Naval History and Heritage Command

Naval History and Heritage Command

Vice Admiral William S. Sims, Commander, United States Naval Forces Operating in European Waters, to Captain William V. Pratt, Assistant Chief of Naval Operations

April 16th. 1918.

My dear Pratt,

     I enclose you herewith a letter that I have just written to Admiral Benson.1 Also copy of letter to the NEW YORK TRIBUNE on the same subject as the one I wrote to the ARMY AND NAVY REGISTER.2 Can you not drop me a line and tell me what there is in all this business?

     All sorts of rumours drift over here. For example, we have just heard, upon the authority of a letter written by one of our retired rear-admirals to his daughter here, that Admiral Benson is going to be ordered in command of the Atlantic Fleet and that Admiral Winterhalder is to take his place. Can there be anyting in this?3 I can hardly believe it!

     You will know by my letters to Admiral Benson that rumours have also been received here that Eberle4 is to be ordered over to commander the Destroyer Base at Queenstown. I have indicated in my letter to Admiral Benson what I think of this. I do not think that I should be subjected to that sort of thing. Certainly the responsibility of this billet is great enough for the Department to accord me the privilege of selecting the men to handle the situation for which I am responsible.

     To say the least, the Department has had bad luck in people they have been sending me for certain billets. I need only mention the case of Admiral Fletcher. You know what conditions are in reference to Admiral Wilson.5 I assume that you know them because I have written to Admiral Benson fully about it and I assume that he has shown you my letters on this subject.

     Let me also invite attention to the fact that without consulting me at all, they sent Admiral Strauss6 over here to take charge of the mining bases. I hope this will turn out to be satisfactory but it seems to me that on general principles, the selection is not a good one. For a job of this kind we need a confirmed optimist, and you have sent me the leading pessimist of the Navy. Moreover, he was the predecessor of the present Chief of the Bureau of Ordnance,7 andit would be only natural if he did not believe that taking him out of the Bureau decreased its efficiency. The first thing he did when he arrived here was to criticize very severely the action of the Bureau of Ordnance in launching a tremendous undertaking depending upon the efficiency of a mine that had never been tried in its completed form.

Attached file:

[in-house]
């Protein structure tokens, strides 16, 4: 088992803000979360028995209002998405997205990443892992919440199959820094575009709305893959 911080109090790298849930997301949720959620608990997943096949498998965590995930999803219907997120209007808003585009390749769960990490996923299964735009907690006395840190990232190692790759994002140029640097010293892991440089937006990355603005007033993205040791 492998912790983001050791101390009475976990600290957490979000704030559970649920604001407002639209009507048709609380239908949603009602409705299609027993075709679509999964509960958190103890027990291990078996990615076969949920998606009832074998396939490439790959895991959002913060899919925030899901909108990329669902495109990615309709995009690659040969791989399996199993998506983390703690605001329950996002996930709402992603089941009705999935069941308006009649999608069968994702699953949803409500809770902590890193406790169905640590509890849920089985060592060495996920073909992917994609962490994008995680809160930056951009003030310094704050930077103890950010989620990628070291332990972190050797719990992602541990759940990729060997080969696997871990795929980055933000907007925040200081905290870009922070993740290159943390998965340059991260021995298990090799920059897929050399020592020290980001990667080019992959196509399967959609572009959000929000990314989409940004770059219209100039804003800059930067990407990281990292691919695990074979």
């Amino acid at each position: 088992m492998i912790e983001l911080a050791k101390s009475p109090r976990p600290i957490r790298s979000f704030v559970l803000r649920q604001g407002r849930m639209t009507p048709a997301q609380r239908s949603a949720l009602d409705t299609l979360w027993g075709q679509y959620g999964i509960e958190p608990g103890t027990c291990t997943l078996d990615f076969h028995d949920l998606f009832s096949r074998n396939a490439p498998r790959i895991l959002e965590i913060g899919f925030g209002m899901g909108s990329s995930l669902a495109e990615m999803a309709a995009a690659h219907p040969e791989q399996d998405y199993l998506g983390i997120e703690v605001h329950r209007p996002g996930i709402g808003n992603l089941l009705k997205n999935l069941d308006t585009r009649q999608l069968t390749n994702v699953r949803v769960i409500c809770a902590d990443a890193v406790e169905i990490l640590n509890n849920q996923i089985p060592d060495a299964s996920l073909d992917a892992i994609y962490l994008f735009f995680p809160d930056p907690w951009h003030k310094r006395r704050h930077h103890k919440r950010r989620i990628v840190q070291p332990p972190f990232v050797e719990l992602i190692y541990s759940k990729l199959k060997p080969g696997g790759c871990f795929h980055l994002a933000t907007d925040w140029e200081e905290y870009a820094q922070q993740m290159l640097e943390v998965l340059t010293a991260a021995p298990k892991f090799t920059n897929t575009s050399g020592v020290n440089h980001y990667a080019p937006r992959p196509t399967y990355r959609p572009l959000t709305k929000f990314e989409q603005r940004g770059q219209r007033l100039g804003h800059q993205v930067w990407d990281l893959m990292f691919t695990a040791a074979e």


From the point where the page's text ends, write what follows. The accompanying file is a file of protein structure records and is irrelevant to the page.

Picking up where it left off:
See if you cannot arrange it so that I will be consulted as to who may be sent over here in the future. Also see if there is anything is this Eberle affair; if it cannot be headed off it might be disastrous.

     I am not writing you very much nowadays because I put practically everything in Admiral Benson’s letters.

               Always very sincerely-yours,

Source Note: TL, DLC-MS, William Sims Papers, Box 79. Addressed below close: “Captain W.V.Pratt, U.S.Navy,/Office of Naval Operations,/Navy Dept.,/Washington, D.C.” Document is designated from, ”Personal File.”

Footnote 2: Sims was constantly concerned that he would be replaced, see: Army Navy Register, 16 March 1918. For the letter to the Army and Navy Register, see: Sims to John E. Jenks, 8 April 1918.

Footnote 3: Adm. Henry T. Mayo remained Commander-in-Chief of the Atlantic Fleet and was not replaced by Benson. RAdm. Albert G. Winterhalter was commander of the Asiatic Fleet until 1917, when he was named President of the General Board.

Footnote 4: Capt. Edward W. Eberle, Superintendent, United States Naval Academy. Eberle would remain at that post for the duration of the war.

Footnote 5: RAdm. William B. Fletcher, Commandant, Seventh Naval District. Fletcher was formerly the Commander of the United States Patrol Squadrons Based in European Waters, but was recalled from this duty due to an inability to manage effectively the patrol squadrons under his command, marked by the sinking of Antilles on 17 October 1917. See: Sims to Benson 15 October 1917, and Sims to Thomas P. Magruder, 23 October 1918. Sims was also resentful of, and unhappy with, Fletcher’s replacement, RAdm. Henry B. Wilson. In March 1918, rumors reached Sims that Wilson was was quite critical of his command. This instigated a series of letters on Sims’ part complaining about Wilson’s disrespect and possible insubordination. See: Sims to Benson, 7 March 1918, and Sims to Wilson, 9 March 1918.

Footnote 6: RAdm. Joseph Strauss, Commander, Mine Force, Atlantic Fleet.

Footnote 7: RAdm. Ralph Earle, Chief of the Bureau of Ordnance.